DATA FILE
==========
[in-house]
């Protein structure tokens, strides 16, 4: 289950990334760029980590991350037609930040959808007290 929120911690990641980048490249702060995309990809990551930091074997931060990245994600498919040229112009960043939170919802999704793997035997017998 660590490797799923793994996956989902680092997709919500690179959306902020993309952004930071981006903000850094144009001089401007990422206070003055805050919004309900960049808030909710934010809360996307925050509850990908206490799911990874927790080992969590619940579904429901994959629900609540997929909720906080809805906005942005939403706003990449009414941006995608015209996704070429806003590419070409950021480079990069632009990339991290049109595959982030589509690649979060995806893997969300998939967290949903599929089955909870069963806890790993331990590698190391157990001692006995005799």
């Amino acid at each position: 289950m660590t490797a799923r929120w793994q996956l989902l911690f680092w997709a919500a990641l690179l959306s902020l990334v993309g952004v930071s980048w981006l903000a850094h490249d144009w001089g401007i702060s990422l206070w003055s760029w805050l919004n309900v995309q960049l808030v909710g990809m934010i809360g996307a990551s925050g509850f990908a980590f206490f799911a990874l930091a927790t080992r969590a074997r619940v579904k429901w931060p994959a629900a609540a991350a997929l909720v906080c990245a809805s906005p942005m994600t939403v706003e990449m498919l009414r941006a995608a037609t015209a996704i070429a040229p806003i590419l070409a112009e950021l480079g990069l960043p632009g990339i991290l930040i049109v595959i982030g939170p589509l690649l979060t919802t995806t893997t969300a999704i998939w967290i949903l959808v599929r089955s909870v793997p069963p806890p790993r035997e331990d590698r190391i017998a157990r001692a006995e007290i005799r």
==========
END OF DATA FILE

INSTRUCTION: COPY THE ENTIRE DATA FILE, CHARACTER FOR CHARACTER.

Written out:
[in-house]
């Protein structure tokens, strides 16, 4: 289950990334760029980590991350037609930040959808007290 929120911690990641980048490249702060995309990809990551930091074997931060990245994600498919040229112009960043939170919802999704793997035997017998 660590490797799923793994996956989902680092997709919500690179959306902020993309952004930071981006903000850094144009001089401007990422206070003055805050919004309900960049808030909710934010809360996307925050509850990908206490799911990874927790080992969590619940579904429901994959629900609540997929909720906080809805906005942005939403706003990449009414941006995608015209996704070429806003590419070409950021480079990069632009990339991290049109595959982030589509690649979060995806893997969300998939967290949903599929089955909870069963806890790993331990590698190391157990001692006995005799």
């Amino acid at each position: 289950m660590t490797a799923r929120w793994q996956l989902l911690f680092w997709a919500a990641l690179l959306s902020l990334v993309g952004v930071s980048w981006l903000a850094h490249d144009w001089g401007i702060s990422l206070w003055s760029w805050l919004n309900v995309q960049l808030v909710g990809m934010i809360g996307a990551s925050g509850f990908a980590f206490f799911a990874l930091a927790t080992r969590a074997r619940v579904k429901w931060p994959a629900a609540a991350a997929l909720v906080c990245a809805s906005p942005m994600t939403v706003e990449m498919l009414r941006a995608a037609t015209a996704i070429a040229p806003i590419l070409a112009e950021l480079g990069l960043p632009g990339i991290l930040i049109v595959i982030g939170p589509l690649l979060t919802t995806t893997t969300a999704i998939w967290i949903l959808v599929r089955s909870v793997p069963p806890p790993r035997e331990d590698r190391i017998a157990r001692a006995e007290i005799r």